St. Vincent / Pattern Is Movement
The Mercy Lounge; Nashville, TN
There's a reason most quality bands avoid Nashville. Aside from the infinitely lame white-horse carriage rides and hollow, slicked-up bar bands, there's the simple fact that citizens of "Music City" don't usually attend good shows. That's not to say the burgeoning house show scene isn't a welcome antidote to the general awfulness of most local music, but when the good bands come through Nashtown and only three people make it out, bands don't forget and don't return.
Imagine my surprise when a full house greeted St. Vincent and Pattern Is Movement Thursday night at the Mercy Lounge.
A few friends and I walk in on Pattern Is Movement just as "Right away" — off 2008's super-ambitious and rewarding All Together — kicks in. I'd once played a barren show in Michigan with these lads and was infinitely ready to have my mind blown by their musical acrobatics. Drummer Chris Ward flails and grooves like very few can, and lead singer/keyboardist Andrew Thiboldeaux is a contender for operatic crooner of the decade.
But alas, the glistening sweat on these two beardos was a tell-tale sign — it's the last song of their set and I've been victim to the rare "thirty-minute blunder." Who ever heard of a show starting at listed time? Well, needless to say, I was kicking myself when Ward later tells me they played a Beyoncé cover and two new songs. At any rate, it was an exceptionally good four minutes.
Just as I'm coping with a cold one, my idol walks in. No, not early '90s Christian Contemporary singer Amy Grant, but a close second: David Motherfucking Byrne. In Tennessee for Bonnaroo, Byrne is apparently a good friend of Annie Clark (a.k.a. St. Vincent), and his zen-like demeanor energizes the room in the best kind of way. By the time St. Vincent hits the stage with a four-man backing band — touting an impressive array of clarinet, flute, tenor saxophone, violin, bass, drums, electric guitar and keyboard — all eyes are on Annie and she's more than easy on the eyes.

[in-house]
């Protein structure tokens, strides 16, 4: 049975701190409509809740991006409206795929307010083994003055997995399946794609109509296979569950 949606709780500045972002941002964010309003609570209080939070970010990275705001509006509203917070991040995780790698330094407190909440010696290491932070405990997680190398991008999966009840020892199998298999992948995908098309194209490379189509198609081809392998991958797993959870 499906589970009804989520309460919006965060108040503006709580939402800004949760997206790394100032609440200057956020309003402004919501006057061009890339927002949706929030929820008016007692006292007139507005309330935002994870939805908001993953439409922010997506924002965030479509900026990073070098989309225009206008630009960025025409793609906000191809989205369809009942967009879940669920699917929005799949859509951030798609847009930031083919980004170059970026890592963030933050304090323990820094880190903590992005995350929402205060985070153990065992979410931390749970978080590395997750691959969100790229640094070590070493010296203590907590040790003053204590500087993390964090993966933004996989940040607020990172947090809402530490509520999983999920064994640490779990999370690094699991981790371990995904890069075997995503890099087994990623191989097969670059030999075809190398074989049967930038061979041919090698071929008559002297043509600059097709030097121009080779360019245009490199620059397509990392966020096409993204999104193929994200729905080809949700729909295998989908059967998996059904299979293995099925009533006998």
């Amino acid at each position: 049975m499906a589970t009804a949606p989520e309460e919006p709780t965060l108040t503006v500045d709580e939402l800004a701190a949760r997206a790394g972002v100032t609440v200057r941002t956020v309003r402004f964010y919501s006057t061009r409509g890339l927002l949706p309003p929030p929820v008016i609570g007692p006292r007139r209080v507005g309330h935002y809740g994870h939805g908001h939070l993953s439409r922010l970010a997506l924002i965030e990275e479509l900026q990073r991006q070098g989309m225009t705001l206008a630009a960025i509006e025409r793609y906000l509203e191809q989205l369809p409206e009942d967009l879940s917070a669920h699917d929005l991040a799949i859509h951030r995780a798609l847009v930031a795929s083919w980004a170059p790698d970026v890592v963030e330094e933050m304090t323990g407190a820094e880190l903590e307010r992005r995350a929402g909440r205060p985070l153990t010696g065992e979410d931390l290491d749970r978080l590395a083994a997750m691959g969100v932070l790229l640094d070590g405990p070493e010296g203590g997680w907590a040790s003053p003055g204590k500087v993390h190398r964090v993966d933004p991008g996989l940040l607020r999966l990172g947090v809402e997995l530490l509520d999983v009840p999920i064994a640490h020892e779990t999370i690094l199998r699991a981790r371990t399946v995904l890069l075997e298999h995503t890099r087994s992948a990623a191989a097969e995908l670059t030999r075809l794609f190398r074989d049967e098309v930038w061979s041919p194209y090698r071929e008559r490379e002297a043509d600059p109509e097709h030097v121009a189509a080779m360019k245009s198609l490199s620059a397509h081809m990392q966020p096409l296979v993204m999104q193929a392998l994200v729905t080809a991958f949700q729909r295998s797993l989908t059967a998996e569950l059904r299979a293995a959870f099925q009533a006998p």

From breaking into opener "Marry Me" and finishing with thunderous rock-jazz-freakout encore "Your Lips Are Red," however, the real transcendence is found in St. Vincent's remarkable performance. Between these bookends, Clark and band filled the set with inspired renditions of new songs "The Strangers" and "Marrow" (from last month's brilliant Actor) as well as older favorites "Now Now" and a solo rendition of "Paris Is Burning" — the latter being a ringer for the Aguilera ditty "Genie In A Bottle." Oh yes, I went there.
Due credit to the band's ultra-lush arrangements, which were air-tight in their execution. During set highlight "Marrow," between ping-ponging clarinet and sax arpeggios, I realized: as excellent as St. Vincent records are, they don't do justice to the woman's live capabilities. Even her Hendrix imitations didn't feel superfluous but ultra-melodic and on point. The only drawback was the occasionally excessive light and fog show. I even caught Byrne giggling a bit when the dry-ice reached its meridian, completely shrouding the band. Still, when used succinctly, as in the final, slowmo verses of showstopper "Your Lips Are Red," the visual effects were basically magical — a reminder that we were all witnessing an event worthy of spectacle.